Most lists of workplace safety tips focus on the physical: proper posture, the importance of the right safety gear, the need to take regular breaks. But what about workplace safety that relates to communication, not just technology, but workers’ ability to effectively relate to each other?
A National Public Radio story recently relayed how Shell drastically improved worker safety on oil rigs in the 1990s by transforming rig culture with an unorthodox approach: They got workers to be vulnerable with each other by communicating more openly.
Other workplaces have also found that opening up interpersonal communication improves safety for everyone. Hospitals, for instance, have seen patient outcomes improve when nurses feel empowered to correct surgeons during procedures instead of staying quiet because of their rank.
With all of that in mind, let’s look at some workplace safety tips based on the communications learnings from Shell and others.
Encourage Employees to Ask for Help
Before the transformation at Shell, workers on the oil rigs followed an unspoken code never to ask for help or say when they didn’t know something. Afterward, the opening up of communications helped contribute to an 84 percent decline in Shell's accident rate companywide.
"In that same period, the company's level of productivity in terms of numbers of barrels and efficiency and reliability exceeded the industry's previous benchmark,” says Robin Ely, a Harvard business school professor who wrote about the Shell experiment for a Harvard Business Review article headlined “Unmasking Manly Men.”
When workers are encouraged to seek out assistance, they’re less likely to take unnecessary risks and more likely to collaborate in staying safe.
Make Safety More Important than Everything Else, Including Rank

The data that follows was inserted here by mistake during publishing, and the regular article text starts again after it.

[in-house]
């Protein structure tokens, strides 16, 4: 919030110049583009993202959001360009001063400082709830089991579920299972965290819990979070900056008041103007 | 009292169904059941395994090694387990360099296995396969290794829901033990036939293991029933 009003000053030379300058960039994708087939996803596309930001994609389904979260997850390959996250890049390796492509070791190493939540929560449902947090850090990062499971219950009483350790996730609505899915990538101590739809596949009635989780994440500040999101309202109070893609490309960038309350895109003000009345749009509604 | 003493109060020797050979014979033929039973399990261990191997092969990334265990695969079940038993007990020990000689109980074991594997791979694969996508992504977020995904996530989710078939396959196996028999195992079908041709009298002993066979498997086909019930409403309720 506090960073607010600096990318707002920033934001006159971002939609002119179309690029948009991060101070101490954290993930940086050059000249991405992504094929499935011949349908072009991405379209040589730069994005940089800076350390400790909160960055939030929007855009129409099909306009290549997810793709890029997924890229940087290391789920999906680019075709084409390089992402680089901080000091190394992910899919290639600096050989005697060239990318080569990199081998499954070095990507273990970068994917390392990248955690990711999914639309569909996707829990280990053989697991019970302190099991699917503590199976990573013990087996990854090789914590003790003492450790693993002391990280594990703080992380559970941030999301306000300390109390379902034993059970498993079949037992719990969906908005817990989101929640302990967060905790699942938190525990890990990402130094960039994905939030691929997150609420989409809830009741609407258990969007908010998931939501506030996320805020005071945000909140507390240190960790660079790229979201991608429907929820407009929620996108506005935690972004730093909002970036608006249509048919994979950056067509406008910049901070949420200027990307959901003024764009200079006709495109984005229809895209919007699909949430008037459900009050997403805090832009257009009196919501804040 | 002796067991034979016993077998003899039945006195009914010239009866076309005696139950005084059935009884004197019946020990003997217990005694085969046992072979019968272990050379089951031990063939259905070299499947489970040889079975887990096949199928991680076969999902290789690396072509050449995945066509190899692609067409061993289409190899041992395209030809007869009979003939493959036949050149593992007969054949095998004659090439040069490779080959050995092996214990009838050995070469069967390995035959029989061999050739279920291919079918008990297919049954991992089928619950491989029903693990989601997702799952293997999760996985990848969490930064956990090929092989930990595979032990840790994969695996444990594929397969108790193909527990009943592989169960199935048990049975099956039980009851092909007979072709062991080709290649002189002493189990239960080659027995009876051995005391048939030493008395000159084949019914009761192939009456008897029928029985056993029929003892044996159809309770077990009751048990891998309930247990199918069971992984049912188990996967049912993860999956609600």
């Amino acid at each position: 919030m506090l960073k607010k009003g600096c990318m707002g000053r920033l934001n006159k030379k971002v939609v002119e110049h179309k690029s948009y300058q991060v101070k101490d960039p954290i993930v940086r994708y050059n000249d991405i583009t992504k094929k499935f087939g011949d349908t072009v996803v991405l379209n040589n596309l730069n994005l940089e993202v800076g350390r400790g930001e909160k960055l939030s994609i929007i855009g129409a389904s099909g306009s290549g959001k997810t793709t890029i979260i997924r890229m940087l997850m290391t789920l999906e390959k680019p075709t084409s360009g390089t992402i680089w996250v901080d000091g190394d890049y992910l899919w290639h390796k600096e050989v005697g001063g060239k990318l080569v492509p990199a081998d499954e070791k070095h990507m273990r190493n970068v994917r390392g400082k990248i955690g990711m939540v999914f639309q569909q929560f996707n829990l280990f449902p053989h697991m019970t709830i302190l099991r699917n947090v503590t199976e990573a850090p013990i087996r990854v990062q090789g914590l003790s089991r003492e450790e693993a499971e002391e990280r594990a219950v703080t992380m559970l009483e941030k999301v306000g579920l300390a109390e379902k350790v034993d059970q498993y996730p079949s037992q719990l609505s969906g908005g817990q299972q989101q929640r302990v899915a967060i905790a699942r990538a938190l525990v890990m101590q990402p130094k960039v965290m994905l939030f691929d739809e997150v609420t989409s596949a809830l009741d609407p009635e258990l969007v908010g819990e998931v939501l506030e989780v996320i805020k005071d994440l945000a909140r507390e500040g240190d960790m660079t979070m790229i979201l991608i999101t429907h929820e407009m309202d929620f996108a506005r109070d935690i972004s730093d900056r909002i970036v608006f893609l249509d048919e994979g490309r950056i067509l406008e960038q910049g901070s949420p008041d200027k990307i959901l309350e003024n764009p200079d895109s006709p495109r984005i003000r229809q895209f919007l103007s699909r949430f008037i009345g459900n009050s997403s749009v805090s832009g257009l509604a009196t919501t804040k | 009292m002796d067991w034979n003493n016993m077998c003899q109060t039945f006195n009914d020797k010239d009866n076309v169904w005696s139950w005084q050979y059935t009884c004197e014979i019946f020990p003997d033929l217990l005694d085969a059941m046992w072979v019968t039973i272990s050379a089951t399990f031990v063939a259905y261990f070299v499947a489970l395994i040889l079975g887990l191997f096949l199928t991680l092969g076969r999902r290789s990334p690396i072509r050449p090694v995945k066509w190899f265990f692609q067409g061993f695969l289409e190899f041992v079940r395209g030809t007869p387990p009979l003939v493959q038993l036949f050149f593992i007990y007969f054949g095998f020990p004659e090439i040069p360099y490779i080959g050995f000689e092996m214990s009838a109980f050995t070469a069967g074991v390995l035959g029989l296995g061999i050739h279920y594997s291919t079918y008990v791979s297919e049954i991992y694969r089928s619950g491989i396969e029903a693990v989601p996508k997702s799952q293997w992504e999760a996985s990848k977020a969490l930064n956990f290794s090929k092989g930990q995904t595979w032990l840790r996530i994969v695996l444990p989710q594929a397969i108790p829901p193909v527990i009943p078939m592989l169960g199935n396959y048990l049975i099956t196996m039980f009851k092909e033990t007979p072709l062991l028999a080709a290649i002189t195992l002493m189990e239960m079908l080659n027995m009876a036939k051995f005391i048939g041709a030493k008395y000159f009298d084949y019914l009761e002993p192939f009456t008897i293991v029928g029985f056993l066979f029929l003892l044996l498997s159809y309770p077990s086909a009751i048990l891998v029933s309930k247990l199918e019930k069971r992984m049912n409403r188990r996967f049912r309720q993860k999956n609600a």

When safety is the most important priority, everything else falls away, including rank or position. If an employee sees someone jeopardizing safety, they should be encouraged – even required – to say something, even if the offender is their boss or someone in leadership. Creating a safe environment to speak up leads to a safe environment overall.
In healthcare, a study called “Silence Kills” has helped raise awareness about health professionals’ unwillingness to call out their colleagues’ mistakes or bad behavior – even when patient safety was being compromised. The study has helped lead to changes at the participating hospitals and industry-wide.
Have the Right Technology and Train Staff to Use it
We’re all committed to having the right equipment that will ensure safety under pressure. Once you’ve invested in the technology, it’s equally important to make sure that staff know how to use and maintain it properly. Accidents caused by user error are some of the most preventable, and a little training will go a long way.
And it’s important to make training an ongoing habit rather than a one-time event. Even seasoned professionals will benefit from refresher courses every now and then.